Federal Tax Reform Raises Questions, Possible Revenue Changes for States
Learn more about the way federal tax changes affect states in this report.
As the presidential candidates add their voices to the chorus of lawmakers in Washington calling for comprehensive tax reform, policymakers should be mindful that changes to the federal tax code can have complex repercussions for state tax policy and revenue.
States have a great deal at stake when Washington considers changes to tax policy because nearly every state that levies personal income taxes connects in some way to the federal system. Understanding the extent to which state income taxes are connected to the federal system is important for policymakers at both levels of government when evaluating federal revisions or reforms. (Related: What States Have at Stake in Federal Tax Reform Proposals)
Of the 41 states plus the District of Columbia with broad-based personal income taxes, all but one link to the federal tax code by incorporating into their state tax codes a range of federal tax expenditures, such as the exclusion of employer-paid health insurance premiums, deductions for home mortgage interest, and the earned income tax credit. These linkages to federal law, also known as conformity, mean that policy changes at the federal level can have significant effects on states’ tax policies and revenue and will present state policymakers with choices.
To illustrate the extent to which states are connected to and affected by changes to the federal tax code, The Pew Charitable Trusts examined the impact on states’ revenue of eliminating most federal tax expenditures. Under this scenario, most states’ revenue increased and the more connected a state was to federal law, the larger the boost. Specifically, the analysis used a model of federal and state individual tax systems that reflected state conformity as of 2013 for all 50 states and the District. The researchers then constructed a scenario in which 42 of the major federal personal income tax expenditures—which together accounted for about 80 percent of the total projected forgone federal revenue associated with personal income tax expenditures from 2015 through 2024—were eliminated and federal tax rates were reduced to hold total federal revenue constant. (Related: Tax Code Connections)
The study found that these federal changes would increase total state income tax revenue by about 34 percent. However, the size of the revenue increases varied widely across the 40 states plus the District that have linkages, from less than 5 percent to more than 50 percent, reflecting states’ diverse approaches to conformity. Not surprisingly, the study showed a strong relationship between the number and type of federal expenditures to which a state links and the effect of the hypothetical reform on state collections: The more a state’s tax law conforms to federal law, the higher the revenue impact. For example, the 15 states plus the District that connect to nearly all of the federal tax expenditures eliminated in the scenario had revenue increases above 30 percent, while states that linked just to itemized deductions had increases of less than 20 percent.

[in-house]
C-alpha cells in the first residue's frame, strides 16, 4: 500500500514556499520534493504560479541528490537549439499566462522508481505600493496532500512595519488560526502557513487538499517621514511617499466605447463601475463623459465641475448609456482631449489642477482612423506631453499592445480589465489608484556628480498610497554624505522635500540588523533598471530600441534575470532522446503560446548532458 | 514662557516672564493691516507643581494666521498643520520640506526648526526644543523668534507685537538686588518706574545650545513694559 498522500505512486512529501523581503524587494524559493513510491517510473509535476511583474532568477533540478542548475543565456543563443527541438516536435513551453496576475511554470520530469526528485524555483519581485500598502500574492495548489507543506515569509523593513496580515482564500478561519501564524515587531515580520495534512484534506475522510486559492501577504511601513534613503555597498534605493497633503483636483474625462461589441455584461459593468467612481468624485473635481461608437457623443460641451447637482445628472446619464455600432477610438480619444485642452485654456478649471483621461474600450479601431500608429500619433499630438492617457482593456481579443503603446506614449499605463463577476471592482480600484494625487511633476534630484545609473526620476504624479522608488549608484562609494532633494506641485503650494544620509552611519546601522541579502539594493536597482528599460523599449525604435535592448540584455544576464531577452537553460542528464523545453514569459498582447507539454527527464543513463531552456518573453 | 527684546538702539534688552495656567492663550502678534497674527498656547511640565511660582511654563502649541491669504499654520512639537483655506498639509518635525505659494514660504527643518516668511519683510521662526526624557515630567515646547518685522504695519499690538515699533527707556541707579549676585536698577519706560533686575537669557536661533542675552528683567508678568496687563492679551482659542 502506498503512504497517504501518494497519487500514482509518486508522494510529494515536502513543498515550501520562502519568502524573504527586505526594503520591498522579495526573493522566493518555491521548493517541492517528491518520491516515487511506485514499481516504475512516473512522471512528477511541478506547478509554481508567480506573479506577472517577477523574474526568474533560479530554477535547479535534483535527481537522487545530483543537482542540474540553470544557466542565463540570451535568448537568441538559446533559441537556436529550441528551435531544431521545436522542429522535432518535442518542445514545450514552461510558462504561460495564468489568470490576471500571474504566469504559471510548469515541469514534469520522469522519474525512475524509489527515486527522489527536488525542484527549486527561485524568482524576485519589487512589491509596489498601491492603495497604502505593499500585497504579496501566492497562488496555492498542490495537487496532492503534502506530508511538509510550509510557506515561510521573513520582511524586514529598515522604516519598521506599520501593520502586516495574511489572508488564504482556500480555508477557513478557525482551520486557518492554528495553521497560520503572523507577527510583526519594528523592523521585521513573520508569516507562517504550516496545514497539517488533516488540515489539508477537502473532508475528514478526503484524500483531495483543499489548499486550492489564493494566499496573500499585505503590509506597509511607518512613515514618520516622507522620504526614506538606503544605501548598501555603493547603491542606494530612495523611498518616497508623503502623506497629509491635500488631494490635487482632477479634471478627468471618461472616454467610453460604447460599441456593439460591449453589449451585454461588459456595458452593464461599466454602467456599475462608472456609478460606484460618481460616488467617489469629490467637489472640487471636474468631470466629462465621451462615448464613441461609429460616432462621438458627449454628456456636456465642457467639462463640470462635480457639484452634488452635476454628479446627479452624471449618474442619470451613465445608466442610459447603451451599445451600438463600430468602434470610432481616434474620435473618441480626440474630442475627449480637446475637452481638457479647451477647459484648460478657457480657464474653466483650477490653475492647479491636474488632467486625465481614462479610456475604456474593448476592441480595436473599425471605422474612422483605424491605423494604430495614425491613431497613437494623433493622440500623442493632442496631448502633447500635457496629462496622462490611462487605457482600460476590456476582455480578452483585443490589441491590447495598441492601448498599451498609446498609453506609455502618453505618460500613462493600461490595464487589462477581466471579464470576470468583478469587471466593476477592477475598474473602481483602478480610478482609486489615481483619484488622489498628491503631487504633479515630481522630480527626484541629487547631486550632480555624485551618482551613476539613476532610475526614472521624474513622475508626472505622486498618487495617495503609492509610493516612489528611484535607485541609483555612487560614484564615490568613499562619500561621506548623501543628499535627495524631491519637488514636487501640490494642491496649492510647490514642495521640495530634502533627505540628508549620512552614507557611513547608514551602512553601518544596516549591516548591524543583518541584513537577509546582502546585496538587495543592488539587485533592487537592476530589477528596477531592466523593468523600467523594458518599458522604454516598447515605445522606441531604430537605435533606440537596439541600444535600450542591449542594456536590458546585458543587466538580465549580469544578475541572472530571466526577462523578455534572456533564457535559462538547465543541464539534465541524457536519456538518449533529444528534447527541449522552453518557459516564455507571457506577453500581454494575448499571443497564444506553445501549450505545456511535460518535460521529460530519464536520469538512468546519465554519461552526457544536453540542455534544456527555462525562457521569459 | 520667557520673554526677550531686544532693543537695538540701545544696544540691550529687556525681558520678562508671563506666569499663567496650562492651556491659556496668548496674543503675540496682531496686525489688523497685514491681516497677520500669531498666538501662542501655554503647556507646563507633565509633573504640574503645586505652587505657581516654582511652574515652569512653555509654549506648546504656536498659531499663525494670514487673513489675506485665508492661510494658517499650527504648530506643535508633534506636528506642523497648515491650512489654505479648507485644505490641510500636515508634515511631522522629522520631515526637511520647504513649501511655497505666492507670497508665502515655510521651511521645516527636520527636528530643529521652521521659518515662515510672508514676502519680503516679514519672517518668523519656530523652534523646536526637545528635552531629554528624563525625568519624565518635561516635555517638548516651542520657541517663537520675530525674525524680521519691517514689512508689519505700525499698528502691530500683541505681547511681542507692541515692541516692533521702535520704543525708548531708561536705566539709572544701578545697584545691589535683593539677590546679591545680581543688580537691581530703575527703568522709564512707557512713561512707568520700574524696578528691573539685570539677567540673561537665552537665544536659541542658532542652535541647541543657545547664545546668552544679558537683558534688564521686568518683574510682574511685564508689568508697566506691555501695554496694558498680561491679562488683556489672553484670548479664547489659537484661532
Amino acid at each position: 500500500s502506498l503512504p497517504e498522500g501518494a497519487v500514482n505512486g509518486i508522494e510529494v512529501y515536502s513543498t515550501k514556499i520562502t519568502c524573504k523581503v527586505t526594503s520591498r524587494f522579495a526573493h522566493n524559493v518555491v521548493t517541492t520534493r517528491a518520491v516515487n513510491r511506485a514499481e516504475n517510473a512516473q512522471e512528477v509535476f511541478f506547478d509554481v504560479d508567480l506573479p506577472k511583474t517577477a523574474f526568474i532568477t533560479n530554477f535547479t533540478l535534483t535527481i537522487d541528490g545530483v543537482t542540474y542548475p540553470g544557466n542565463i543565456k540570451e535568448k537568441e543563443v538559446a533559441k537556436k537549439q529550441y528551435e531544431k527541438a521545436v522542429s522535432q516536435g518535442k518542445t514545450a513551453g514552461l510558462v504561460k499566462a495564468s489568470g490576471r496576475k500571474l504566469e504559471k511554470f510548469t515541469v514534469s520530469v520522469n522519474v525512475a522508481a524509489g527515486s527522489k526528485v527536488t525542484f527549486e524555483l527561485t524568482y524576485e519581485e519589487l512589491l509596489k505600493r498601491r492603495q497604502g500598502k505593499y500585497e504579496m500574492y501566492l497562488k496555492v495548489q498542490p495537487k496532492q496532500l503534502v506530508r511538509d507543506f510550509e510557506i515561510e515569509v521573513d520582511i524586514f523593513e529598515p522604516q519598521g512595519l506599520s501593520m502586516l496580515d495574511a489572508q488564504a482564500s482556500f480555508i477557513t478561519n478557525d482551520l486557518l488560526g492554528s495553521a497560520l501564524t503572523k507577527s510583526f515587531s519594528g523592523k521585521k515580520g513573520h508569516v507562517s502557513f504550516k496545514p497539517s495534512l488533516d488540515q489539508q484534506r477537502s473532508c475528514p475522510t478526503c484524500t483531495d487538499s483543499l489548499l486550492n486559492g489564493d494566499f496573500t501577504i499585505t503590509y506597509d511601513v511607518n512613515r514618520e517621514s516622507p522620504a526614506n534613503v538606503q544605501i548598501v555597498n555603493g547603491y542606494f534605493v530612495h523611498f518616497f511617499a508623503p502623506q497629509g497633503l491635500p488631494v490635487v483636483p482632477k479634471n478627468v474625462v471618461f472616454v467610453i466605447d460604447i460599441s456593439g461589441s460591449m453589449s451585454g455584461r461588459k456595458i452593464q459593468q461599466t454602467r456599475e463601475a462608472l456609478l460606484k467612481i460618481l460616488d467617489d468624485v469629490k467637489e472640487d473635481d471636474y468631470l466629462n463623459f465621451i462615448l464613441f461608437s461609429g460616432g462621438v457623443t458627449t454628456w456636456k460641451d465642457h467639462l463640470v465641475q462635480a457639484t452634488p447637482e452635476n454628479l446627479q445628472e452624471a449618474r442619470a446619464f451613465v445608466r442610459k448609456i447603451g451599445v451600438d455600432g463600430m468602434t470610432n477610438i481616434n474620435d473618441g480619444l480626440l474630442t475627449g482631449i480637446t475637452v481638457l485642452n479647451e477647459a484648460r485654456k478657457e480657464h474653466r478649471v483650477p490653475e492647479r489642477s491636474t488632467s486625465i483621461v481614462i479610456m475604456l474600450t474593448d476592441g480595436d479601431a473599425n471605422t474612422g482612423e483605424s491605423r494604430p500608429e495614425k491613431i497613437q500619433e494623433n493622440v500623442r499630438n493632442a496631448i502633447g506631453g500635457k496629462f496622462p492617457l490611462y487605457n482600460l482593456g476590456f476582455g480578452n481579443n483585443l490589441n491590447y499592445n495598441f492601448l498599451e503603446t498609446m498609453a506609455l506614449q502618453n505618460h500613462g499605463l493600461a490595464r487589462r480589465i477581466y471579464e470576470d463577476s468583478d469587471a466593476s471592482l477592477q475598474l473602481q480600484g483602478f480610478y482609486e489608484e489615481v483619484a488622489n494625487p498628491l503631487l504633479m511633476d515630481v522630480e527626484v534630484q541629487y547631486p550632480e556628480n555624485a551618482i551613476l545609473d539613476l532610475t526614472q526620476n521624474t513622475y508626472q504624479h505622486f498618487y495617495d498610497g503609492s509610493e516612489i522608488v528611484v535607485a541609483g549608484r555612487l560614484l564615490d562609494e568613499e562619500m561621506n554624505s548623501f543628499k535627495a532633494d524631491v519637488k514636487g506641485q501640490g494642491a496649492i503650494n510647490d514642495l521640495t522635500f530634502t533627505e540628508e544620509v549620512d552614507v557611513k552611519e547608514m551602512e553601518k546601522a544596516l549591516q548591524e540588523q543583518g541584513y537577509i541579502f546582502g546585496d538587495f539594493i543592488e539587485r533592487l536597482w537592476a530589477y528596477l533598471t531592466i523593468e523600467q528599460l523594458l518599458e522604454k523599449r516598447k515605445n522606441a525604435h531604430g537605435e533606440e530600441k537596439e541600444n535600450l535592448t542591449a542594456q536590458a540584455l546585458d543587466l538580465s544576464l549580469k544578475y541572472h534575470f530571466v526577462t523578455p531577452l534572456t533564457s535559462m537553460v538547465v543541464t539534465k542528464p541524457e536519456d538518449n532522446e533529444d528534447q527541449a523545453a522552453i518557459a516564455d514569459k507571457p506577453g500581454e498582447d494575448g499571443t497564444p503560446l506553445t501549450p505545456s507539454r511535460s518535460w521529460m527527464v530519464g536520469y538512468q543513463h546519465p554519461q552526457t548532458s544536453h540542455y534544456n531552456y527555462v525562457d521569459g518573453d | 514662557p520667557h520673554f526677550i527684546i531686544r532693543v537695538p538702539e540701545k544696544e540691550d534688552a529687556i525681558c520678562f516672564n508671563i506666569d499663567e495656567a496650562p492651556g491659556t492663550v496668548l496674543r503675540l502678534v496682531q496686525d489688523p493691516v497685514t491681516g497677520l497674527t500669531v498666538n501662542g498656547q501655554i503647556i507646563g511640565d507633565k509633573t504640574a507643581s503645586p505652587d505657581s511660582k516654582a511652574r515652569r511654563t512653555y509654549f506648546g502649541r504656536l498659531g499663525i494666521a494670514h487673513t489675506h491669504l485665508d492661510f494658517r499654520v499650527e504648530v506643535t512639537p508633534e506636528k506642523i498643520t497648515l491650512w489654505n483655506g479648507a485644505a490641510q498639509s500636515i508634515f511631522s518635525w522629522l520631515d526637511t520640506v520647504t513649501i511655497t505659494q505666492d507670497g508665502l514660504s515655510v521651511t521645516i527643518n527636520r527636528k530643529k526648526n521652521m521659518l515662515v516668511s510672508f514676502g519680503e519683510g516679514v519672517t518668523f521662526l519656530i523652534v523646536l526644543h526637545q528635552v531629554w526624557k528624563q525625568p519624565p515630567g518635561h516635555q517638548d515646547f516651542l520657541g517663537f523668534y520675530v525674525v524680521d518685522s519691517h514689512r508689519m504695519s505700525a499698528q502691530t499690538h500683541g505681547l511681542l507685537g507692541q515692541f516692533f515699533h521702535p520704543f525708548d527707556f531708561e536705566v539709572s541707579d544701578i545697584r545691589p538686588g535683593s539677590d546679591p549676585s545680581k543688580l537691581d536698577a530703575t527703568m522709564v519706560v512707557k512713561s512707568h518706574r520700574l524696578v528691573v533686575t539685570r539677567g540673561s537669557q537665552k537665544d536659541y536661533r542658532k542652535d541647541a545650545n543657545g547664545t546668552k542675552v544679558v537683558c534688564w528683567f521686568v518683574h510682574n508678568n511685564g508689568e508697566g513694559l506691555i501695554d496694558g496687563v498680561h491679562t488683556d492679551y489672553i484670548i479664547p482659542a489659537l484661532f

States are not obligated to link to the federal tax system or to maintain, add, or reduce links in response to federal policy changes; these are choices made by state policymakers. Pew’s analysis showed that the choice to conform to federal policy changes can have significant effects on state revenue. State policymakers would then face additional choices, such as whether to increase spending, lower tax rates, or both when collections go up—as in the hypothetical scenario—or raise rates and cut spending when they decline. Alternatively, state policymakers could choose not to follow federal changes—that is, to “decouple” from the tax code. This carries its own set of implications: Decoupling may make filing more difficult for taxpayers, reduce compliance, or increase the cost of administering state tax systems.
After the last major federal tax overhaul, in 1986, state leaders faced a series of such decisions. The federal reform included a number of changes, and many states projected increased collections as a result of their conformity. They reacted in various ways: Most accepted the bulk of the changes and then faced the choice of what to do with the added revenue. Some simply collected more tax revenue while others offset the increase by reducing tax rates or expanding personal exemptions, standard deductions, or credits. Still other states used the federal reform as an occasion to substantially restructure their own tax systems.
Identifying the depth and breadth of the connections between state and federal tax policy could help inform a range of debates at both levels of government. Federal policymakers should realize that changes to federal policy can affect their states’ revenue, requiring state policymakers to take action. And state leaders need to weigh the trade-offs of linking to federal tax expenditures, given the possible impacts should changes occur.
Get more data and facts from The Pew Charitable Trusts’ fiscal federalism initiative.
Anne Stauffer directs and Mark Robyn is an officer for Pew’s research on fiscal federalism.